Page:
I can’t recall encountering any other fragment of writing which brings a historical figure to life for me as vividly as this does:
One evening, Edgar Bauer, acquainted with Marx from their Berlin time and then not yet his personal enemy […], had come to town from his hermitage in Highgate for the purpose of “making a beer trip.” The problem was to “take something” in every saloon between Oxford Street and Hampstead Road – making the something a very difficult task, even by confining yourself to a minimum, considering the enormous number of saloons in that part of the city. But we went to work undaunted and managed to reach the end of Tottenham Court Road without accident.
There loud singing issued from a public house; we entered and learned that a club of Odd Fellows were celebrating a festival. We met some of the men belonging to the “party,” and they at once invited us “foreigners” with truly English hospitality to go with them into one of the rooms. We followed them in the best of spirits, and the conversation naturally turned to politics – we had been easily recognised as Germany fugitives; and the Englishmen, good old-fashioned people, who wanted to amuse us a little, considered it their duty to revile thoroughly the German princes and the Russian nobles. By “Russian” they meant Prussian nobles. Russia and Prussia are frequently confounded in England, and not alone of account of their similarity of name. For a while, everything went smoothly. We had to drink many healths and to bring out and listen to many a toast.
Then the unexpected suddenly happened…
Edgar Bauer, hurt by some chance remark, turned the tables and ridiculed the English snobs. Marx launched an enthusiastic eulogy on German science and music – no other country, he said, would have been capable of producing such masters of music as Beethoven, Mozart, Haendel and Haydn, and the Englishmen who had no music were in reality far below the Germans who had been prevented hitherto only by the miserable political and economic conditions from accomplishing any great practical work, but who would yet outclass all other nations. So fluently I have never heard him speak English.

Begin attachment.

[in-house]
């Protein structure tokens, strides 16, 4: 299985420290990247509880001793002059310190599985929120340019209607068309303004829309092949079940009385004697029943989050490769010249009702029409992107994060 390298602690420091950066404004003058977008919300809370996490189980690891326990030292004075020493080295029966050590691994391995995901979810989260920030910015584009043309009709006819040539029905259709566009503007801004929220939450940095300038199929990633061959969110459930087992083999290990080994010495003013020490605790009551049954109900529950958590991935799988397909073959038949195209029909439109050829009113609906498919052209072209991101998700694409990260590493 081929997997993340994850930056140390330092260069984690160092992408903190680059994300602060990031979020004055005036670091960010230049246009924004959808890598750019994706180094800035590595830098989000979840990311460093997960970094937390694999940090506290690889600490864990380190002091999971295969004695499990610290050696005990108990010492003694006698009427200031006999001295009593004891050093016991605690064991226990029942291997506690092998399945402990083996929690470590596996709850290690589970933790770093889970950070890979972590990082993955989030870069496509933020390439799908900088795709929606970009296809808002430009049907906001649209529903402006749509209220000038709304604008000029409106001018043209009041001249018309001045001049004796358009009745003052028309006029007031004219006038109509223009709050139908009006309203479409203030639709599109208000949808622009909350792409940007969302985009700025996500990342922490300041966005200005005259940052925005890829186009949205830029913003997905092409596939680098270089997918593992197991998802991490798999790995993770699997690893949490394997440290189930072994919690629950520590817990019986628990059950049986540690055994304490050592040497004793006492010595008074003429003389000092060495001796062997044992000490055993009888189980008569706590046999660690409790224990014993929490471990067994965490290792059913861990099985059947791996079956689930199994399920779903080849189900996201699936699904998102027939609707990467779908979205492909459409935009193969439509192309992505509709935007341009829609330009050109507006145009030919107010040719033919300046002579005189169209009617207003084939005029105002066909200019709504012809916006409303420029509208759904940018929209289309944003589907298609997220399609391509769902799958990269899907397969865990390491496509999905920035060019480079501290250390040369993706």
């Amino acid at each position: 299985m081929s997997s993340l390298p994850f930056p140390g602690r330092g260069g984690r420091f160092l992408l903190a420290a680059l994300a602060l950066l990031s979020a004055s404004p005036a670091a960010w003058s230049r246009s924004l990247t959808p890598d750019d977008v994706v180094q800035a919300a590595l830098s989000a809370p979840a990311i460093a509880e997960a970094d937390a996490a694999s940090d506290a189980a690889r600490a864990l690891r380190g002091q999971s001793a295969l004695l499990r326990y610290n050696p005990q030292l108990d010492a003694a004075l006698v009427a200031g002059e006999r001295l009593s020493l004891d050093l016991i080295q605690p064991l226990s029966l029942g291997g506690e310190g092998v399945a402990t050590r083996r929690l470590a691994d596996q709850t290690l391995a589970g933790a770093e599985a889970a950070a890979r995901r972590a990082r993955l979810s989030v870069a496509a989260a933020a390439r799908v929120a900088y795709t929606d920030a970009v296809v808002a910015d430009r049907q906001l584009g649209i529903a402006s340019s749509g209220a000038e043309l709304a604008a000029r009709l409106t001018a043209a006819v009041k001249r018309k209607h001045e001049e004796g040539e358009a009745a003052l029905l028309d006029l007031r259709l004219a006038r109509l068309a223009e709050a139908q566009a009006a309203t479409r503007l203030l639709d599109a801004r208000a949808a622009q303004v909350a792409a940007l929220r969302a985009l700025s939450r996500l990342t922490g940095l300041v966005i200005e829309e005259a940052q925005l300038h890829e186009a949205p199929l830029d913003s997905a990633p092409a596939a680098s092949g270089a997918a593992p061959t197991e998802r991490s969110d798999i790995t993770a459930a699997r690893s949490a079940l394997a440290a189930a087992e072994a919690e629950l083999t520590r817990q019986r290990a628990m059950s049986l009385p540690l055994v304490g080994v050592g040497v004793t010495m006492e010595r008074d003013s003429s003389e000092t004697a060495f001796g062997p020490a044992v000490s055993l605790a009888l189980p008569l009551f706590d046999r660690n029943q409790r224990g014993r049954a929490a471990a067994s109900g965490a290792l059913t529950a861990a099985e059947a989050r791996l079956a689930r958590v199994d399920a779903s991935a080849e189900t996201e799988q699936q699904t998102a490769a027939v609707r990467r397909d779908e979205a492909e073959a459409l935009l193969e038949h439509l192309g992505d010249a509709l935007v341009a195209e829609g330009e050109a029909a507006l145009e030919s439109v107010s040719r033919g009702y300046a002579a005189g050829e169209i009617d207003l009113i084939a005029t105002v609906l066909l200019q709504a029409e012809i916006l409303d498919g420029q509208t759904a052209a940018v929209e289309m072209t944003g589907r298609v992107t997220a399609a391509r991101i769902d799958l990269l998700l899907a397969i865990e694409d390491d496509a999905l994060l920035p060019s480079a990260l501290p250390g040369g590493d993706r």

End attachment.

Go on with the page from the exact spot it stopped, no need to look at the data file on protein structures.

For my part, I demonstrated in drastic words that the political conditions in England were not a bit better than in Germany [… ] the only difference being that we Germans knew our public affairs were miserable, while the Englishmen did not know it, whence it were apparent that we surpassed the Englishmen in political intelligence.
The brows of our hosts began to cloud […]; and when Edgar Bauer brought up still heavier guns and began to allude to the English cant, then a low “damned foreigners!” issued from the company, soon followed by louder repetitions. Threatening words were spoken, the brains began to be heated, fists were brandished in the air and – we were sensible enough to choose the better part of valor and managed to effect, not wholly without difficulty, a passably dignified retreat.